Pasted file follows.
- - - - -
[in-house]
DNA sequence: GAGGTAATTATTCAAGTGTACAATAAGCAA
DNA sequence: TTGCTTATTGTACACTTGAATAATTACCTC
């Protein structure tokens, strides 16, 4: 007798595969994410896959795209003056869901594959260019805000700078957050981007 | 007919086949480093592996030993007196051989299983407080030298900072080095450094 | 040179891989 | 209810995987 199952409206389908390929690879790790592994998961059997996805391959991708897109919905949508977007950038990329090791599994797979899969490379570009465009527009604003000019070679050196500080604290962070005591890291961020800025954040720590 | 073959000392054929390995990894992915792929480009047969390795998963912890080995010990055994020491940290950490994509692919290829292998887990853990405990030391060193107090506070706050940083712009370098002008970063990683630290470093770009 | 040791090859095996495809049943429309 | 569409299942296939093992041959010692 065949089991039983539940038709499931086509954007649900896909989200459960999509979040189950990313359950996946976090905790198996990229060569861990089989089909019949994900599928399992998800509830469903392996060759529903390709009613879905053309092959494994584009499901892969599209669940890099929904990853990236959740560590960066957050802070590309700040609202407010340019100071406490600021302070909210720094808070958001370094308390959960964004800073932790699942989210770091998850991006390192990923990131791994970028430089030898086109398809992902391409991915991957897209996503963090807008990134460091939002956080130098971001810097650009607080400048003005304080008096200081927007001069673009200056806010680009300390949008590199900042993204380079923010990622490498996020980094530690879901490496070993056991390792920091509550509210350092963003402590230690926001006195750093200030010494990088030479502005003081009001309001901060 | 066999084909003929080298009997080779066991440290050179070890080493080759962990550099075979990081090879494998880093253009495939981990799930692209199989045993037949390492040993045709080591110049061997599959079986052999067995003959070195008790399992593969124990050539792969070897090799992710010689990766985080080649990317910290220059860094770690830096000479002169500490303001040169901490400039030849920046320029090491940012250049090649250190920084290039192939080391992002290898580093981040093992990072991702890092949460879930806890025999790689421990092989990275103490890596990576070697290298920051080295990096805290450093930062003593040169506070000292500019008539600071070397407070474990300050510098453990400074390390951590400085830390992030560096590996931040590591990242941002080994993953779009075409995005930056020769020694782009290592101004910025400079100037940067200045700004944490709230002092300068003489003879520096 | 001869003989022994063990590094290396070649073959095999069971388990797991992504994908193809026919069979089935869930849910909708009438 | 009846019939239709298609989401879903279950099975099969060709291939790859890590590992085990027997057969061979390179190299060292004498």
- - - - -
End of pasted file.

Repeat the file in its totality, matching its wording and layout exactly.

[in-house]
DNA sequence: GAGGTAATTATTCAAGTGTACAATAAGCAA
DNA sequence: TTGCTTATTGTACACTTGAATAATTACCTC
């Protein structure tokens, strides 16, 4: 007798595969994410896959795209003056869901594959260019805000700078957050981007 | 007919086949480093592996030993007196051989299983407080030298900072080095450094 | 040179891989 | 209810995987 199952409206389908390929690879790790592994998961059997996805391959991708897109919905949508977007950038990329090791599994797979899969490379570009465009527009604003000019070679050196500080604290962070005591890291961020800025954040720590 | 073959000392054929390995990894992915792929480009047969390795998963912890080995010990055994020491940290950490994509692919290829292998887990853990405990030391060193107090506070706050940083712009370098002008970063990683630290470093770009 | 040791090859095996495809049943429309 | 569409299942296939093992041959010692 065949089991039983539940038709499931086509954007649900896909989200459960999509979040189950990313359950996946976090905790198996990229060569861990089989089909019949994900599928399992998800509830469903392996060759529903390709009613879905053309092959494994584009499901892969599209669940890099929904990853990236959740560590960066957050802070590309700040609202407010340019100071406490600021302070909210720094808070958001370094308390959960964004800073932790699942989210770091998850991006390192990923990131791994970028430089030898086109398809992902391409991915991957897209996503963090807008990134460091939002956080130098971001810097650009607080400048003005304080008096200081927007001069673009200056806010680009300390949008590199900042993204380079923010990622490498996020980094530690879901490496070993056991390792920091509550509210350092963003402590230690926001006195750093200030010494990088030479502005003081009001309001901060 | 066999084909003929080298009997080779066991440290050179070890080493080759962990550099075979990081090879494998880093253009495939981990799930692209199989045993037949390492040993045709080591110049061997599959079986052999067995003959070195008790399992593969124990050539792969070897090799992710010689990766985080080649990317910290220059860094770690830096000479002169500490303001040169901490400039030849920046320029090491940012250049090649250190920084290039192939080391992002290898580093981040093992990072991702890092949460879930806890025999790689421990092989990275103490890596990576070697290298920051080295990096805290450093930062003593040169506070000292500019008539600071070397407070474990300050510098453990400074390390951590400085830390992030560096590996931040590591990242941002080994993953779009075409995005930056020769020694782009290592101004910025400079100037940067200045700004944490709230002092300068003489003879520096 | 001869003989022994063990590094290396070649073959095999069971388990797991992504994908193809026919069979089935869930849910909708009438 | 009846019939239709298609989401879903279950099975099969060709291939790859890590590992085990027997057969061979390179190299060292004498």